How to Negotiate the Price of a Used Car


2015 Kia Optima

So, you finally found the ride you want, and it’s all over but the cruising, baby. Well, you haven’t actually bought the vehicle yet, but that’s a piece of cake. Or is it? Unless you know how to haggle, you’re the one who could be taken for a ride.

Here’s how to negotiate the price of a used car.

The Issue

Every used vehicle is different because it’s, well, used. Even among the same model, you’re going to get variations in mileage, age and overall condition. Because there’s no factory invoice, it’s hard to know where negotiation begins.

Whether you’re buying from a store or private seller, what is known is that instead of throwing a number out there, doing your homework first will give you needed leverage. You’ve got to research the market.

Take the Car for a Whirl

Yeah, you can get often get away with not trying on clothing before buying, but that’s not a good idea for vehicles. And while you’re test driving, make sure your senses are alert for any sounds or smells that could be indicate a potentially pricey problem.

If the vehicle’s owner is hesitant to let you drive it or has some excuse, keep it moving. Dealers on the best used car websites always let you test drive.

Show Good Manners

Sure, you can hit the dealership all assertive and cocky-like, but that’s not really necessary and kind of makes you look like a lout. What’s more, the salesperson may not want to do business with you at all (some things aren’t worth it).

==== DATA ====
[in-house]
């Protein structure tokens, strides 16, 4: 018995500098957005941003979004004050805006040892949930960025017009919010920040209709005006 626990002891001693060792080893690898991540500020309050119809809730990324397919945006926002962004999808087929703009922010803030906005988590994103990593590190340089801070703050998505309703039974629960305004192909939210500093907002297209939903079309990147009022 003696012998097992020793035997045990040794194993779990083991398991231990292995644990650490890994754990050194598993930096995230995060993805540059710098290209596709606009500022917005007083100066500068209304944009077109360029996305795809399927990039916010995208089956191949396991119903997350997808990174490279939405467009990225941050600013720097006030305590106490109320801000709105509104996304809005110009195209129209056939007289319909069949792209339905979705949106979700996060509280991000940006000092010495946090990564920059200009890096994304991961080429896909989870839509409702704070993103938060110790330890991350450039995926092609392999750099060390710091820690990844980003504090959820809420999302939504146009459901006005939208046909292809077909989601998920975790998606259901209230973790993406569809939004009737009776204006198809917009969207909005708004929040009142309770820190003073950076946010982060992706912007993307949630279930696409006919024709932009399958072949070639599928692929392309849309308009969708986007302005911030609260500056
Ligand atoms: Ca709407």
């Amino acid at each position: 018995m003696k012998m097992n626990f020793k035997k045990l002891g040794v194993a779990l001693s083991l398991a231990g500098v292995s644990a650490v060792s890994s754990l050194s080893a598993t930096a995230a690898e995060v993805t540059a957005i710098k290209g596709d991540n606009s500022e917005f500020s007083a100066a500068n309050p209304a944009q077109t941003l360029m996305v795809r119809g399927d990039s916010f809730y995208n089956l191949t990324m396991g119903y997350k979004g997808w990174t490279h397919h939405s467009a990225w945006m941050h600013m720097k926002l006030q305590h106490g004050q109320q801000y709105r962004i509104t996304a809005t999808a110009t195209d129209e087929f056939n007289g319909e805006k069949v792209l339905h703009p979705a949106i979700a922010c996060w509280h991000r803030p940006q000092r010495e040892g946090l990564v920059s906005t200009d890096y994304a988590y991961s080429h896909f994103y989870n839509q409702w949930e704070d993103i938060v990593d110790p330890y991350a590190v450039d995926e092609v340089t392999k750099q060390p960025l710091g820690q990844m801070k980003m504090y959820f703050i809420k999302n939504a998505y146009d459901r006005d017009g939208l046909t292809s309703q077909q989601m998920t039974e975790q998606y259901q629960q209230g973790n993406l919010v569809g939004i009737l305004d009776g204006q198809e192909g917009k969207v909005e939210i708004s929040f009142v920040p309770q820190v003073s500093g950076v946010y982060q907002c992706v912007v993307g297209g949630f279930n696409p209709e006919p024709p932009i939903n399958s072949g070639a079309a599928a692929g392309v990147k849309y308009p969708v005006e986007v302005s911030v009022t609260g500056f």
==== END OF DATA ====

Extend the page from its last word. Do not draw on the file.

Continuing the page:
Your aim is to purchase the car at the amount you’re willing to shell out. You don’t have to be a pushover, of course, but polite and respectful are better.

Turn on Your Heels, if Necessary

Yep, you can walk. While you’re negotiating, you need to compartmentalize your emotions, attachments and flexibility. If your suspicion is that “something in the milk ain’t clean,” as the saying goes, trust your gut, and walk away.

Look the Ride Over

We’ve already alluded to using your senses when buying a used car, and none is more important than your sight. Yep, you’ve got to visually inspect the vehicle for scratches, dings and stains. And while you’re looking, ask how many miles are on the tires and when the oil and brakes were last changed. Find out whether maintenance records are available.

Check under the ride for oil or other fluid and see what the engine compartment looks like. Also, see what condition the fluid levels are in.

Check Out That Title History

The last thing you want to do is throw away your time on a car that’s been in a crash or that has a salvaged or rebuilt title, so you need to check the vehicle’s history report. What you uncover may also help you with the price of the car.

Getting the Right Car Price

Scour online used car buying sites for info you can use in the negotiation process. You can also go to used car listing sites and get a few quotes from some area dealers on the ride you’re looking to buy. Take the lowest ones with you to get the best price.

Now you know how to negotiate the price of a used car. The main thing is to take your time and not fall victim to a rush job that could wipe you out financially. Do the work, trust your instincts, and come away with a ride you can celebrate.


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